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Table 2.7: Comparison of reinforcement response (Johnson, 2006)

2.4.2 Abaqus/Explicit versus Abaqus/Standard

ABAQUS software consists of two analysis products which are Abaqus/Standard and Abaqus/Explicit. Both products are capable of solving a wide variety of problems. (Abaqus, 2009).

Abaqus/Standard is a general-purpose analysis product that can solve traditional implicit finite element analysis for a wide range of linear and nonlinear problems involving the static, dynamic, thermal, and electrical response of components.

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even forming a global stiffness matrix). Abaqus/Explicit is a special-purpose analysis product that uses an explicit dynamic finite element formulation. It is suitable for modelling brief, transient dynamic events, such as impact and blast problems, and is also very efficient for highly nonlinear problems involving changing contact conditions, such as forming simulations.

The characteristics of implicit and explicit procedures determine which method is appropriate for a given problem. For those problems that can be solved with either method, the efficiency determined which product to use. The key differences for those two products is listed in Table 2.8 and used as guidance in choosing the suitable method for analysis.

Table 2.8: Key differences between Abaqus/Standard and Abaqus/Explicit. (Abaqus, 2009)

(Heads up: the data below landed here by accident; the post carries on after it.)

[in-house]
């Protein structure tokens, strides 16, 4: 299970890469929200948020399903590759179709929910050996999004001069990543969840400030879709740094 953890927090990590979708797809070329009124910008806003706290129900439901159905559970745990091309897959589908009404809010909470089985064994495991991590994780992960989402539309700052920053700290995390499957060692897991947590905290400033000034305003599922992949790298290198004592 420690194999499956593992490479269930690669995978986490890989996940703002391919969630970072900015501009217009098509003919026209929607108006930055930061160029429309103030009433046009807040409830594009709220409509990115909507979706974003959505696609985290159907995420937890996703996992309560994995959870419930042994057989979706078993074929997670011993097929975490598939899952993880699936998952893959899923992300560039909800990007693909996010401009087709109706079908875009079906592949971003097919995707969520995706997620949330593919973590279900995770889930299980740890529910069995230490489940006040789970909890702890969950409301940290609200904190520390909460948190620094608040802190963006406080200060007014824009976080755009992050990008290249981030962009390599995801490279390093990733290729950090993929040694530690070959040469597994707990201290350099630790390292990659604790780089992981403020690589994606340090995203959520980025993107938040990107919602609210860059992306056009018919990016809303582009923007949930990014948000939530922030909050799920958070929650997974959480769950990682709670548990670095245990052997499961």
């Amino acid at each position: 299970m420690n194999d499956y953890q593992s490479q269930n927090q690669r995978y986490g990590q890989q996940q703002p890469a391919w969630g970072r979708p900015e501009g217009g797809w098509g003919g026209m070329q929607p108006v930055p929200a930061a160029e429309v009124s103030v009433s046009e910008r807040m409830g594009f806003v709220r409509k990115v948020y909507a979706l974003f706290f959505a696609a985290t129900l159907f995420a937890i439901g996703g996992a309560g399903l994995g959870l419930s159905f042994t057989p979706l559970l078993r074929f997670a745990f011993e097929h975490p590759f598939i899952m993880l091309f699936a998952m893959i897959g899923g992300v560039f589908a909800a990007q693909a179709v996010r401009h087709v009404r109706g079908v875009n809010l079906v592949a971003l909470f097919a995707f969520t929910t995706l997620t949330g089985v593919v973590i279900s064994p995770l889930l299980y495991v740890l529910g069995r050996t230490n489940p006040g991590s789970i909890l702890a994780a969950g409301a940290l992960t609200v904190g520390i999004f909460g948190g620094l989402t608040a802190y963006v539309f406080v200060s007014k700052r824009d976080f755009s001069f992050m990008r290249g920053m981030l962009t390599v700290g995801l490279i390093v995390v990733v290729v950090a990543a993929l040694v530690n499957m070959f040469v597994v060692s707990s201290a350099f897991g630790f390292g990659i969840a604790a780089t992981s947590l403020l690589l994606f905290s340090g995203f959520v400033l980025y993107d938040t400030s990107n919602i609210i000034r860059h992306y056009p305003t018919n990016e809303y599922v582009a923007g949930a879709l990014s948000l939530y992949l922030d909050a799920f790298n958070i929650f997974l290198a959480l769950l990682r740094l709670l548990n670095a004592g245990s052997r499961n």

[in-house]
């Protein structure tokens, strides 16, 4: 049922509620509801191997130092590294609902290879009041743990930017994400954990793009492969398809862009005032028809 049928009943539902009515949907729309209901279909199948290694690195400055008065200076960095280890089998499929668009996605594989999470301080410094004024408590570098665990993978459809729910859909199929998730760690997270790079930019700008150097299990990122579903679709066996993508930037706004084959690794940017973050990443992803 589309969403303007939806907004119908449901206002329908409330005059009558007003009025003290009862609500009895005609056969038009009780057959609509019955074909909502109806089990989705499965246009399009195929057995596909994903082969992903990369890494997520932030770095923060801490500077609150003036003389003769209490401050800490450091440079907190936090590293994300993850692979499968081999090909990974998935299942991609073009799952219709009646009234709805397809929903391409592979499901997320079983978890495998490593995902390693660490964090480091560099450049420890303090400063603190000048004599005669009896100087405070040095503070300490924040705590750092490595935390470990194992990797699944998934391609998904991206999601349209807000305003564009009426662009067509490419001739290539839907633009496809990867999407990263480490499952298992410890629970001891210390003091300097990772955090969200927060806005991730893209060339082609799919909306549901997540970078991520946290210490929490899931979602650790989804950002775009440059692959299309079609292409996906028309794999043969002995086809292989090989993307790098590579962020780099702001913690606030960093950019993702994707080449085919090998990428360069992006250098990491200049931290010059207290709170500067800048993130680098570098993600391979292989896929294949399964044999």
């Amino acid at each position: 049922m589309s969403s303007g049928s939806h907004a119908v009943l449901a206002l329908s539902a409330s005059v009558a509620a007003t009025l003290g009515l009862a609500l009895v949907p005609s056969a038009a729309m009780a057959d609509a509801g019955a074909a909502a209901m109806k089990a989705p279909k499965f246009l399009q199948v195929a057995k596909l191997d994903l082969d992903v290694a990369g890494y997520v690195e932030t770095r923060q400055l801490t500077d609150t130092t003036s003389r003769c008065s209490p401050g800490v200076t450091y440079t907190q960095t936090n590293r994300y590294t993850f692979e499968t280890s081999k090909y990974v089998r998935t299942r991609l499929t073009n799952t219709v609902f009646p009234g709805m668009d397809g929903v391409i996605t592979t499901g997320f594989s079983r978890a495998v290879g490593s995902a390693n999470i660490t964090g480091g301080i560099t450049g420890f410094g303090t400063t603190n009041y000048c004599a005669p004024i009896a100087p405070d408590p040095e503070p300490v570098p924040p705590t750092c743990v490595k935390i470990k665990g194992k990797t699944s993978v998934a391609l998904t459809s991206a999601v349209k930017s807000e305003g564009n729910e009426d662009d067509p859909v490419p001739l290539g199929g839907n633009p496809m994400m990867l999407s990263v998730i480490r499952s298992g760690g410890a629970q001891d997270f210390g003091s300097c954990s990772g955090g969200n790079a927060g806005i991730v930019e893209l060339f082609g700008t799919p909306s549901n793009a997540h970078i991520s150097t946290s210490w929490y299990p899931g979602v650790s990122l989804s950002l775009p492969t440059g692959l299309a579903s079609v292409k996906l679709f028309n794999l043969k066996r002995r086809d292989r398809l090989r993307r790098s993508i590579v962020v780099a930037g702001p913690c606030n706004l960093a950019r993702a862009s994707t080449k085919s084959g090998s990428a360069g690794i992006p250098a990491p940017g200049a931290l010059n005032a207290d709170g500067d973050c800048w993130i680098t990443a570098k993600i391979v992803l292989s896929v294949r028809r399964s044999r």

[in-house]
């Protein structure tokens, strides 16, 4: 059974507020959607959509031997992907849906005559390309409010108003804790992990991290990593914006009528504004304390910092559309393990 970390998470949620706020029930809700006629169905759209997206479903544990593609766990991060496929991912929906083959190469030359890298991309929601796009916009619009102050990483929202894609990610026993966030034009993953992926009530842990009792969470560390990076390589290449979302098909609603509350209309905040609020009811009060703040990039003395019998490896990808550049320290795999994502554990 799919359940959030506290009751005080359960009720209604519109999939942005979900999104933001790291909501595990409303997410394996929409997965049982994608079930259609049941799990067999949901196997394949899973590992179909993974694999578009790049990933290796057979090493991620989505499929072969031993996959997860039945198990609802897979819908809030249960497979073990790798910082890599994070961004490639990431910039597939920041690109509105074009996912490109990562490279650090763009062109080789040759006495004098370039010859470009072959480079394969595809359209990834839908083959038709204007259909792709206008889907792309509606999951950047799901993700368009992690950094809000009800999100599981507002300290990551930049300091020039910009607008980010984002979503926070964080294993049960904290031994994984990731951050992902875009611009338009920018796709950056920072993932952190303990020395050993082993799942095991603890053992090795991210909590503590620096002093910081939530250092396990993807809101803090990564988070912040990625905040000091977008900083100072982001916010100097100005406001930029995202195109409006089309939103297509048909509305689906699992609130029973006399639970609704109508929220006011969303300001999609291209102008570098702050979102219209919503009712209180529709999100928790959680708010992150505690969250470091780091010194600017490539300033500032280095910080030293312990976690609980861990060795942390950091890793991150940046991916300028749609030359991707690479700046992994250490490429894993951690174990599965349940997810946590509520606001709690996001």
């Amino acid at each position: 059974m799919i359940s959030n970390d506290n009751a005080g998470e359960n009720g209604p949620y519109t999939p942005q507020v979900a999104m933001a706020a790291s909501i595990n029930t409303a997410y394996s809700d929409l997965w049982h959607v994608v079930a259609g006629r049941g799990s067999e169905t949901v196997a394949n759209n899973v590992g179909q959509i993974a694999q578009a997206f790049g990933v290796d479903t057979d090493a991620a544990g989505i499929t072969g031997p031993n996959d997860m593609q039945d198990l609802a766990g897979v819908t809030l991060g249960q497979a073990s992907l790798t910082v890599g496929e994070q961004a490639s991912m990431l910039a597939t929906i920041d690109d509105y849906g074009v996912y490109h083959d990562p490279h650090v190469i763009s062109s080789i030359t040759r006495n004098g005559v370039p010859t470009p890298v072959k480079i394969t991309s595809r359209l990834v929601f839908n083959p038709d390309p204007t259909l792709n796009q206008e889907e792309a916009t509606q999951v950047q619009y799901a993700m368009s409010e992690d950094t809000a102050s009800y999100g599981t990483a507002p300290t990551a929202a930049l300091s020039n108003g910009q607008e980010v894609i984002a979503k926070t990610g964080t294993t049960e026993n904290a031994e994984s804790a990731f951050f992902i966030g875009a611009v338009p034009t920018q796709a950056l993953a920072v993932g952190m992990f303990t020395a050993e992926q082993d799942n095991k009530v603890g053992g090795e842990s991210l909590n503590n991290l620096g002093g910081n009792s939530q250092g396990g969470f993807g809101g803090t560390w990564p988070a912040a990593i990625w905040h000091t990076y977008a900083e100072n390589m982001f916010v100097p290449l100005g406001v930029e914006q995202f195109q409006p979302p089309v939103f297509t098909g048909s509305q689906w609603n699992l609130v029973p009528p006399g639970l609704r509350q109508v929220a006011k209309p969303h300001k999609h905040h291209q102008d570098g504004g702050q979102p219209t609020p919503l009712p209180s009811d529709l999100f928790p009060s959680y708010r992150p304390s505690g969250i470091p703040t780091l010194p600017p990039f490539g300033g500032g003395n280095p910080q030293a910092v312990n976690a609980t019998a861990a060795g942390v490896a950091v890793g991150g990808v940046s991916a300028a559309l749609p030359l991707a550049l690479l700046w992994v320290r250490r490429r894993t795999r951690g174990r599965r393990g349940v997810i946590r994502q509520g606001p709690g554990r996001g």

Quantity Abaqus/Standard Abaqus/Explicit

Element library

Offers an extensive element library. Offers an extensive library of elements well suited for explicit analyses. The elements available are a subset of those available in Abaqus/Standard.

Analysis procedures

General and linear perturbation procedures are available.

General procedures are available.

Material models

Offers a wide range of material models.

Similar to those available in

Abaqus/Standard; a notable difference is that failure material models are allowed.

Contact formulation

Has a robust capability for solving contact problems.

Has a robust contact functionality that readily solves even the most complex contact simulations.

Solution technique

Uses a stiffness-based solution technique that is unconditionally stable.

Uses an explicit integration solution technique that is conditionally stable.

Disk space and memory

Due to the large numbers of iterations possible in an increment, disk space and memory usage can be large.

Disk space and memory usage is typically much smaller than that for

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2.4.2.1 Choosing between implicit and explicit analysis